How our vision helped us find ourselves

August 1st, 2017

tl;dr: We started Localist, selfishly, as a way for us to personally become more connected to our community. As we grew as a company, we felt like we couldn’t be a “real” company without creating a vision around becoming a billion-dollar empire. We eventually realized that a dollar-based vision is empty, so we went back to our roots, making the vision not about us connecting to our community, but about enabling others to connect to theirs.

Our vision is a more connected community. The way we do that, our mission, is to make every event discoverable.

Here’s the story of how it came to be.

Being selfish

We started Localist because we wanted to know important people in Baltimore.

I’m working at the Baltimore Sun, living just north of the city. It’s my first time living by myself, and I haven’t yet dared to explore Baltimore on my own. My high school friend Nate is visiting from Spain. On a Friday evening, we decide to see what Baltimore is all about.

It’s early in the evening when I park the car on the cobblestone streets of Fells Point. We walk around Thames Street, the main drag. It’s beautiful. The old street lamps, the cobbles, the sound of the water, and the faint smell of fresh croissants baking at a nearby bakery. I had no idea this was here. I need to live here.

After a few bar stops, we happen upon a group of people clinking glasses in front of a mediterranean tapas restaurant. We get to talking and eventually learn they’re celebrating the restaurant’s grand opening. They invite us in as their guests.

We felt like strangers in a new city, which made it hard to learn about and appreciate all the amazing things happening around us without already knowing someone.

Localist, in its first incarnation as a destination site, was built to solve that. It was designed as an event directory with a social layer. If everyone in the city used it, we’d be able to tap into the “pulse” of the region. Our vision was that we, as individuals, would become incredibly connected in Baltimore. We built it for ourselves, but knew that others would find value in it, too.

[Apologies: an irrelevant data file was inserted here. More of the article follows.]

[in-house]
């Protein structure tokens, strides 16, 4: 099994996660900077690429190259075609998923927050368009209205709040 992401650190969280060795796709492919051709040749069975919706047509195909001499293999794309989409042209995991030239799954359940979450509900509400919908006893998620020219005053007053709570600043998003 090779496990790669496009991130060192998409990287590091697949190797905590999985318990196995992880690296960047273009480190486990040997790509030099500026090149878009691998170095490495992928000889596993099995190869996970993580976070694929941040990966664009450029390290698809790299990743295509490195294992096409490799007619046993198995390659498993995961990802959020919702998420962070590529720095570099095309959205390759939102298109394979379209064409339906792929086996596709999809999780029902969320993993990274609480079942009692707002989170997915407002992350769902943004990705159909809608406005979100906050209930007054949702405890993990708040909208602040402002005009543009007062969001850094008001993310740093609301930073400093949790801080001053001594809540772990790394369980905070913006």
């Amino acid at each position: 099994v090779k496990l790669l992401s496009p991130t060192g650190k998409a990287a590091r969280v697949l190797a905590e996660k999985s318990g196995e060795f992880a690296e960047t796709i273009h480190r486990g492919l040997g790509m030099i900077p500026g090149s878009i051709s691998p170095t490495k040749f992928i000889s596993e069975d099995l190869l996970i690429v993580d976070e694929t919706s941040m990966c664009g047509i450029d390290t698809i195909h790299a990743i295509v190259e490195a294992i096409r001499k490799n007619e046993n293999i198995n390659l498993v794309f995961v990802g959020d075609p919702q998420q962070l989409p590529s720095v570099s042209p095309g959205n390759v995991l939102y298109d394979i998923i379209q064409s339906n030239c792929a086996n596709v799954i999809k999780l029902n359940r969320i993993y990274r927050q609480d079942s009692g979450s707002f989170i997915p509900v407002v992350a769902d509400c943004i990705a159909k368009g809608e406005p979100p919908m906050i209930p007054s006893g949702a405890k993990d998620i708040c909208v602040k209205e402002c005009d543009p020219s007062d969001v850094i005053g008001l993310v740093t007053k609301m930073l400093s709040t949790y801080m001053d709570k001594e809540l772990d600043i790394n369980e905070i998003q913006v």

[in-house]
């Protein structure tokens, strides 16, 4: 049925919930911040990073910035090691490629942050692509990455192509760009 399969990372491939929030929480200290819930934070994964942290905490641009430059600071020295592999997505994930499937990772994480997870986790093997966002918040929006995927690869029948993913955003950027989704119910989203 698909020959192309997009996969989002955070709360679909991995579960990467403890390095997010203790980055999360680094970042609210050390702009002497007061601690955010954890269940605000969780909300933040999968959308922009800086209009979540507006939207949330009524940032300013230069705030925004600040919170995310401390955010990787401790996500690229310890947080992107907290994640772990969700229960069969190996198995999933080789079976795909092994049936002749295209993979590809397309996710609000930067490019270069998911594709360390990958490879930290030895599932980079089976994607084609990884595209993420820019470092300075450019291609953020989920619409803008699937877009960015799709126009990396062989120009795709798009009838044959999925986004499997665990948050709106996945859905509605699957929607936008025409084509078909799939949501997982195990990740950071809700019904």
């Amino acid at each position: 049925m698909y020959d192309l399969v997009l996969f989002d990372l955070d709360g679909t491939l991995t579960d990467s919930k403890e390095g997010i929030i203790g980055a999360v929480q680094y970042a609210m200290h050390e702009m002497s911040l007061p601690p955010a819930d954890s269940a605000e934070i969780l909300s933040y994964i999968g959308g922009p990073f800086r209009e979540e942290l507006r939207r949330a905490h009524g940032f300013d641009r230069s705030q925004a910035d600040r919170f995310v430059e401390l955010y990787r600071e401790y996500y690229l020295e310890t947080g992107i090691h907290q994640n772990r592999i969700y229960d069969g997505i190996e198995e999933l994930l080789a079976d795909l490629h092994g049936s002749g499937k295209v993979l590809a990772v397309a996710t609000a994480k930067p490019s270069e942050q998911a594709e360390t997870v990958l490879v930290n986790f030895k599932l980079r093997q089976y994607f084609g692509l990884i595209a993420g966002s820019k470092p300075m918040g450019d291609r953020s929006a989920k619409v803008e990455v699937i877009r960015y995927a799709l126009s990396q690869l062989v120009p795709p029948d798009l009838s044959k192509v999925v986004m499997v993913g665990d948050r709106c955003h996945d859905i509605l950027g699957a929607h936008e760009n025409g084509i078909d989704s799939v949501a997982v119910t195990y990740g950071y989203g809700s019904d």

A year progressed and we realized that the destination site model simply wasn’t viable. It relied on ad revenue from bars and restaurants, which were perpetually cash-poor, or reluctant to invest in unproven promotional campaigns.

At the same time, we were hearing from tourism boards and media companies telling us that they would love to license our platform to create a branded online calendar for their organization. We’d historically told them we weren’t interested, but their voices were becoming louder.

The choices became: stick to the original plan and die in a month, or pivot to something we hadn’t thought of and hope for the best. So we pivoted, turning Localist into a SaaS product that organizations license to manage their event content.

Growth for growth's sake

This pivot turned our company into something we never planned. Instead of having a direct connection to events, using the platform as our own way to accumulate social capital in a region, we were now dressing up to go pitch to committees, submitting proposals, and focusing on the person organizing the event, rather than the person attending it.

Knowing we’d need help at least initially, we sought funding. We heard the same thing from virtually every investor we talked to: “show us some traction, and we’ll be very interested.”

All of these seemed to diverge from our original vision and mission. Instead of taking a stand, we assumed they must be wrong. So we sat down and thought “what’s something aspirational we can shoot for in consideration of this new business model?”